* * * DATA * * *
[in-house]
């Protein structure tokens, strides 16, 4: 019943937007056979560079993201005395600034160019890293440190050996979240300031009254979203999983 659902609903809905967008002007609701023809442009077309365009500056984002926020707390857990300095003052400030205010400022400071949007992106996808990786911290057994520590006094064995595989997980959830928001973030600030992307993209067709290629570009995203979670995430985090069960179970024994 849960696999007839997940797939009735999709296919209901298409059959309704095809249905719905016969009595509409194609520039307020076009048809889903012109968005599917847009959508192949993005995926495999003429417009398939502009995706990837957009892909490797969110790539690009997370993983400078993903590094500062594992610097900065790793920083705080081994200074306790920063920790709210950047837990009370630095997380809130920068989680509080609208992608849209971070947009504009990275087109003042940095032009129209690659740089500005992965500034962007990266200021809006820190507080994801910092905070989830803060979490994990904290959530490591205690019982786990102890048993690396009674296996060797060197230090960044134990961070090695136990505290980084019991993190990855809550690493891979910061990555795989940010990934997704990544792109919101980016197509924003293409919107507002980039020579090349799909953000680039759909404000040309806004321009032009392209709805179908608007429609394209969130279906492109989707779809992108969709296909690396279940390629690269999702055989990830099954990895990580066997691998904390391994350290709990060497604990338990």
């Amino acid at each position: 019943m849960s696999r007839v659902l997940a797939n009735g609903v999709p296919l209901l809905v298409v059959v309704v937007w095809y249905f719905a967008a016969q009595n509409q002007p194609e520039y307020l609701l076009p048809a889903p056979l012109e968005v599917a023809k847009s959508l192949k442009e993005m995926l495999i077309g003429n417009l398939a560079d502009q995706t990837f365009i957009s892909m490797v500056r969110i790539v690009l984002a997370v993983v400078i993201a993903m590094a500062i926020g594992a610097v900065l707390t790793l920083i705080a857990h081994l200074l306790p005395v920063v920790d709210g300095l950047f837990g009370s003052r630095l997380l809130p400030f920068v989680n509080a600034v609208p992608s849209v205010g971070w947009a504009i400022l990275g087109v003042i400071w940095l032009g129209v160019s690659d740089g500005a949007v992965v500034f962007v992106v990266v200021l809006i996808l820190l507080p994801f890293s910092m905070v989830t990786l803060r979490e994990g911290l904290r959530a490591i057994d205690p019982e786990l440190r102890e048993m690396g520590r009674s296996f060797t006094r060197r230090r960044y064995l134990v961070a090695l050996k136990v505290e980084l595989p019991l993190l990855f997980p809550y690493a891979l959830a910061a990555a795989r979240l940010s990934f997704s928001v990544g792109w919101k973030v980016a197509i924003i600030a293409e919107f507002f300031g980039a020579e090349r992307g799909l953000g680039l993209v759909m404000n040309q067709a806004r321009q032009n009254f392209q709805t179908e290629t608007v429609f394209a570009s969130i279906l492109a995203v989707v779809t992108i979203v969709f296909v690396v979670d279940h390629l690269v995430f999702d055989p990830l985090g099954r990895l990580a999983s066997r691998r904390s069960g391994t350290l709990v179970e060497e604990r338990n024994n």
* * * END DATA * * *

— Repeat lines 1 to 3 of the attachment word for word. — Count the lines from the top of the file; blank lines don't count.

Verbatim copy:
[in-house]
């Protein structure tokens, strides 16, 4: 019943937007056979560079993201005395600034160019890293440190050996979240300031009254979203999983 659902609903809905967008002007609701023809442009077309365009500056984002926020707390857990300095003052400030205010400022400071949007992106996808990786911290057994520590006094064995595989997980959830928001973030600030992307993209067709290629570009995203979670995430985090069960179970024994 849960696999007839997940797939009735999709296919209901298409059959309704095809249905719905016969009595509409194609520039307020076009048809889903012109968005599917847009959508192949993005995926495999003429417009398939502009995706990837957009892909490797969110790539690009997370993983400078993903590094500062594992610097900065790793920083705080081994200074306790920063920790709210950047837990009370630095997380809130920068989680509080609208992608849209971070947009504009990275087109003042940095032009129209690659740089500005992965500034962007990266200021809006820190507080994801910092905070989830803060979490994990904290959530490591205690019982786990102890048993690396009674296996060797060197230090960044134990961070090695136990505290980084019991993190990855809550690493891979910061990555795989940010990934997704990544792109919101980016197509924003293409919107507002980039020579090349799909953000680039759909404000040309806004321009032009392209709805179908608007429609394209969130279906492109989707779809992108969709296909690396279940390629690269999702055989990830099954990895990580066997691998904390391994350290709990060497604990338990």
């Amino acid at each position: 019943m849960s696999r007839v659902l997940a797939n009735g609903v999709p296919l209901l809905v298409v059959v309704v937007w095809y249905f719905a967008a016969q009595n509409q002007p194609e520039y307020l609701l076009p048809a889903p056979l012109e968005v599917a023809k847009s959508l192949k442009e993005m995926l495999i077309g003429n417009l398939a560079d502009q995706t990837f365009i957009s892909m490797v500056r969110i790539v690009l984002a997370v993983v400078i993201a993903m590094a500062i926020g594992a610097v900065l707390t790793l920083i705080a857990h081994l200074l306790p005395v920063v920790d709210g300095l950047f837990g009370s003052r630095l997380l809130p400030f920068v989680n509080a600034v609208p992608s849209v205010g971070w947009a504009i400022l990275g087109v003042i400071w940095l032009g129209v160019s690659d740089g500005a949007v992965v500034f962007v992106v990266v200021l809006i996808l820190l507080p994801f890293s910092m905070v989830t990786l803060r979490e994990g911290l904290r959530a490591i057994d205690p019982e786990l440190r102890e048993m690396g520590r009674s296996f060797t006094r060197r230090r960044y064995l134990v961070a090695l050996k136990v505290e980084l595989p019991l993190l990855f997980p809550y690493a891979l959830a910061a990555a795989r979240l940010s990934f997704s928001v990544g792109w919101k973030v980016a197509i924003i600030a293409e919107f507002f300031g980039a020579e090349r992307g799909l953000g680039l993209v759909m404000n040309q067709a806004r321009q032009n009254f392209q709805t179908e290629t608007v429609f394209a570009s969130i279906l492109a995203v989707v779809t992108i979203v969709f296909v690396v979670d279940h390629l690269v995430f999702d055989p990830l985090g099954r990895l990580a999983s066997r691998r904390s069960g391994t350290l709990v179970e060497e604990r338990n024994n």